AGAINST the backdrop of record deaths and calls from top cops to decriminalize the possession of hard drugs, a comprehensive new study of 5,003 Canadian adults from the Angus Reid Institute finds two trends defining the opioid epidemic in the public discourse.
Seven-in-ten Canadians say that they feel the problem of opioid addiction has worsened over the past year in Canada. For half (48%), it is a worsening in their own community.
While a majority recognize this broad trend, far fewer Canadians have had the energy or time to focus on the issue. In February 2019, fully two-in-five (42%) said they were following it closely and having discussions about it with their friends and family. Now, as COVID-19 consumes their personal bandwidth, just 16 per cent say the same.
Most, however, are calling for action. A majority in every province canvassed support the decriminalization of all illegal drugs (with the exception of those in Saskatchewan and New Brunswick, where nearly half do). It is a move advocates say would reduce the risk to users by improving the quality of supply whilst encouraging people who use drugs to seek treatment without stigma. Further, two-thirds support increasing access to supervised injection sites.
Opponents suggest that liberalizing Canada’s drug laws is not the answer and support a tougher approach. Nearly half (45%) say it would be better to “get tough” on users by increasing arrests and charges for possession of illicit substances.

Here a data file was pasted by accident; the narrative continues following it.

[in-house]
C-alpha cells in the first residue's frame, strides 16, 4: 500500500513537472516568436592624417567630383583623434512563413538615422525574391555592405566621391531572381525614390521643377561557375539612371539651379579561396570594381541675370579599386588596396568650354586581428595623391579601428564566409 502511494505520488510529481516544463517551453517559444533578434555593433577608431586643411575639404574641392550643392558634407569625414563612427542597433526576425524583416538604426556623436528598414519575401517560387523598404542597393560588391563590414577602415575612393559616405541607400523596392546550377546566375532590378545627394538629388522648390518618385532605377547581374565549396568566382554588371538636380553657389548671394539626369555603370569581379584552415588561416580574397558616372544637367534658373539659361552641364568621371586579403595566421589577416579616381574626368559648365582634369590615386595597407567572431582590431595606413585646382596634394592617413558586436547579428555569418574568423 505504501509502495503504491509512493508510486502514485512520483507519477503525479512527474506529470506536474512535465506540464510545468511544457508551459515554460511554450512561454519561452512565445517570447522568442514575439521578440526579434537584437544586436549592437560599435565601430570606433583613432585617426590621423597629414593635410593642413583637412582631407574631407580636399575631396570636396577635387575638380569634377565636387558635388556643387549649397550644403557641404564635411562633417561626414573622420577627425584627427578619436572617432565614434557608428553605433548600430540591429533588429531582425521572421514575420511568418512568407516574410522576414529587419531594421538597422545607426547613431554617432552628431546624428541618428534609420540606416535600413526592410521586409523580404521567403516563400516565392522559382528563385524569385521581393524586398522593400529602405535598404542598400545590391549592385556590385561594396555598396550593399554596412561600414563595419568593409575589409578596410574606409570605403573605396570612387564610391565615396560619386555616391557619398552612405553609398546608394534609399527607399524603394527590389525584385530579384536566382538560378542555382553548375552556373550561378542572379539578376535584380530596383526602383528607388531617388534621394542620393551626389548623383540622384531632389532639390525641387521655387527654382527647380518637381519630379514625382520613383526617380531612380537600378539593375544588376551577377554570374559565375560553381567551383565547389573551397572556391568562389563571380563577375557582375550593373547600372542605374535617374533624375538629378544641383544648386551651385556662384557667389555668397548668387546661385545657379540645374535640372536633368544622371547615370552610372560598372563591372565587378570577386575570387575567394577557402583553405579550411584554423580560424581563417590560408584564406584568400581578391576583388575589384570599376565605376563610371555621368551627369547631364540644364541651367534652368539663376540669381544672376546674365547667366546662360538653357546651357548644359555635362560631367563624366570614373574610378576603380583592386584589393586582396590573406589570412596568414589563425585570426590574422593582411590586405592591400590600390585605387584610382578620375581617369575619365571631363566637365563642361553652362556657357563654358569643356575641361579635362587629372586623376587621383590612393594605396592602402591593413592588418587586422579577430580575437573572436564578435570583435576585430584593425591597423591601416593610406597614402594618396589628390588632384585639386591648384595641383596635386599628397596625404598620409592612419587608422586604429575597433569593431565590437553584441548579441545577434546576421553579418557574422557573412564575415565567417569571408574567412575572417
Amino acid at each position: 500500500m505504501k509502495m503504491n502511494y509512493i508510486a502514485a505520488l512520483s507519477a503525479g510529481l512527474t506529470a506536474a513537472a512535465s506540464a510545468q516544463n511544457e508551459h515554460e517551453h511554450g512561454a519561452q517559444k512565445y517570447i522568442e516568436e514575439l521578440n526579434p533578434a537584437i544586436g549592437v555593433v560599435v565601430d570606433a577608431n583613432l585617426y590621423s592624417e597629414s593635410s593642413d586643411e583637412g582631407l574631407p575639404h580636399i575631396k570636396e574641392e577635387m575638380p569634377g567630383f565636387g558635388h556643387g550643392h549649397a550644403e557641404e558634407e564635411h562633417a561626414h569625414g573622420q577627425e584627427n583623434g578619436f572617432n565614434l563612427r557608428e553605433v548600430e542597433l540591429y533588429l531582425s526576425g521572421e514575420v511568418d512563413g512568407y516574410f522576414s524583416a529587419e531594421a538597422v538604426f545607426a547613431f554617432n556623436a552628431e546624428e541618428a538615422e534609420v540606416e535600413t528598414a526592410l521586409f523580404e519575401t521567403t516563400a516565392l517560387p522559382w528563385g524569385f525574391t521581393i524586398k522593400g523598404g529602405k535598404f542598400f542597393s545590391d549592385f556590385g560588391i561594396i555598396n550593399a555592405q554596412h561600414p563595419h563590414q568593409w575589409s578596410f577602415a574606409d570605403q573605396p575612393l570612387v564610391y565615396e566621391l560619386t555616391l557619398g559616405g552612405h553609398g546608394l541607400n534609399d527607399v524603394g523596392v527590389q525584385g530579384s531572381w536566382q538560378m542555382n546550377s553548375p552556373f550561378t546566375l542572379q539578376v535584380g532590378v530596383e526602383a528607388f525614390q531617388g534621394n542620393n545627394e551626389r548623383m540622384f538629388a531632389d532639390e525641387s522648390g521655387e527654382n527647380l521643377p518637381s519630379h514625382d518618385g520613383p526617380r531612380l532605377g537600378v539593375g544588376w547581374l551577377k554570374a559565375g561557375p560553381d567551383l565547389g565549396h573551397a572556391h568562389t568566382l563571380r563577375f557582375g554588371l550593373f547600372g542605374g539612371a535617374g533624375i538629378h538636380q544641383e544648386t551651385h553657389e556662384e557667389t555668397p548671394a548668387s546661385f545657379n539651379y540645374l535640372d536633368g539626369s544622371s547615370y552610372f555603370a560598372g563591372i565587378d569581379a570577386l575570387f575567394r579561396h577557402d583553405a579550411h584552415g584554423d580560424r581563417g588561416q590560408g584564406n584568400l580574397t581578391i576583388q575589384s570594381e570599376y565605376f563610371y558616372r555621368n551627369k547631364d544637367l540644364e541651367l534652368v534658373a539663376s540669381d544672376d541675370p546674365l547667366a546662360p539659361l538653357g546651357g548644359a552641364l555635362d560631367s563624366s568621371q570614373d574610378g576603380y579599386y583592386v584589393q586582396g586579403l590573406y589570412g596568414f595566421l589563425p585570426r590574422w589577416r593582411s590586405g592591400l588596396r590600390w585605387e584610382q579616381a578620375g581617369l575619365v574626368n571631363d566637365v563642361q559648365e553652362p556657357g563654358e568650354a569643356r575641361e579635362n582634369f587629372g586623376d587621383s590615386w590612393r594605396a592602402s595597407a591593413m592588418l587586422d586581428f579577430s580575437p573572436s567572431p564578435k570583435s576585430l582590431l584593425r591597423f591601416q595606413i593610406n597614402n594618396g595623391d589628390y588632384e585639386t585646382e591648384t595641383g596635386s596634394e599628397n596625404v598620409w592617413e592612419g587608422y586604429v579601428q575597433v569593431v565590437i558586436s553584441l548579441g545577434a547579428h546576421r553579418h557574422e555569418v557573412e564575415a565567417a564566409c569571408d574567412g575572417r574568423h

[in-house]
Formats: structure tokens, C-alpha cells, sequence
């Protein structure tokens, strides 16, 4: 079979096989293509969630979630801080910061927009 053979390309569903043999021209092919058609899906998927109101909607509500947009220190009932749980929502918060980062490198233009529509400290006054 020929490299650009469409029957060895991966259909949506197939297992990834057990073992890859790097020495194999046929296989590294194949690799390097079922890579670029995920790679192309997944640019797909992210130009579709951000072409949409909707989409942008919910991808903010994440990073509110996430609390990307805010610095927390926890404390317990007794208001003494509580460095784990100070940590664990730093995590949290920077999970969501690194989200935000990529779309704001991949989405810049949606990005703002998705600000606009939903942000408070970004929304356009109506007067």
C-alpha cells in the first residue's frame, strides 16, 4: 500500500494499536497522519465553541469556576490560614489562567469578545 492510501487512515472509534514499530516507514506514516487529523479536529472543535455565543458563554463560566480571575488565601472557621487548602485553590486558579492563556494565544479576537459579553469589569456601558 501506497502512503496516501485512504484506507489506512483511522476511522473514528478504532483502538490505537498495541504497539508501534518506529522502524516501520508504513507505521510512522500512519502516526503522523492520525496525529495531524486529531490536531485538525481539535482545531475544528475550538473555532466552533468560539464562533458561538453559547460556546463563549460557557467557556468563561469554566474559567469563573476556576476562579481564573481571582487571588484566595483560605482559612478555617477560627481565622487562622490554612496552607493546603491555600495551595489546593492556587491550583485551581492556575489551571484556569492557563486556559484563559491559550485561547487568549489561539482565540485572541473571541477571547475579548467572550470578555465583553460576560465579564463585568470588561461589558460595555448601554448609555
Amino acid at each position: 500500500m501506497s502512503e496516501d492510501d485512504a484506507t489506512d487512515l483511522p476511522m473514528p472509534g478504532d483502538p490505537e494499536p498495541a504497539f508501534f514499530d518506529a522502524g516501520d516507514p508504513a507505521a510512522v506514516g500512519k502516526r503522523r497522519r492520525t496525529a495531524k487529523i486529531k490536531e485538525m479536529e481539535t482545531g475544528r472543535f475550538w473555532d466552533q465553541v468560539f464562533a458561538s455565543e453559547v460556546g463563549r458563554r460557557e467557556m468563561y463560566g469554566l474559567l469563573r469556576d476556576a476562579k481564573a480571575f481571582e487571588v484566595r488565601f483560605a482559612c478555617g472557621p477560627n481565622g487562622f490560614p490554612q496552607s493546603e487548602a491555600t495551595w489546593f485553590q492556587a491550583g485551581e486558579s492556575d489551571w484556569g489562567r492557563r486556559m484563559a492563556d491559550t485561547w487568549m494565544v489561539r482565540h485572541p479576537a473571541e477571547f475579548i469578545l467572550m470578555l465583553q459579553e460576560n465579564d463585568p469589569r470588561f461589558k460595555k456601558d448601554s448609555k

More Key Findings:
- Canadians from coast-to-coast are critical of their provincial governments’ handling of this issue. A majority in each province, with the exception of Quebec, say their province is doing a poor job on this file
- The issue is perceived as more serious in urban areas, where 68 per cent say it is a problem to be dealt with. That said, fully half (53%) of rural residents feel the same about their community
- Majorities of past Conservative (63%) and Bloc Quebecois (57%) voters say that increasing punitive measures against people who use drugs is the right policy to pursue
- Among those who report knowing someone who became dependent on these substances, two-in-three (63%) say that person either did not seek help or sought help but had a difficult time finding it
- One-in-ten British Columbians (11%) say they know someone who has died due to an overdose from opioids, compared to 5 per cent who say this overall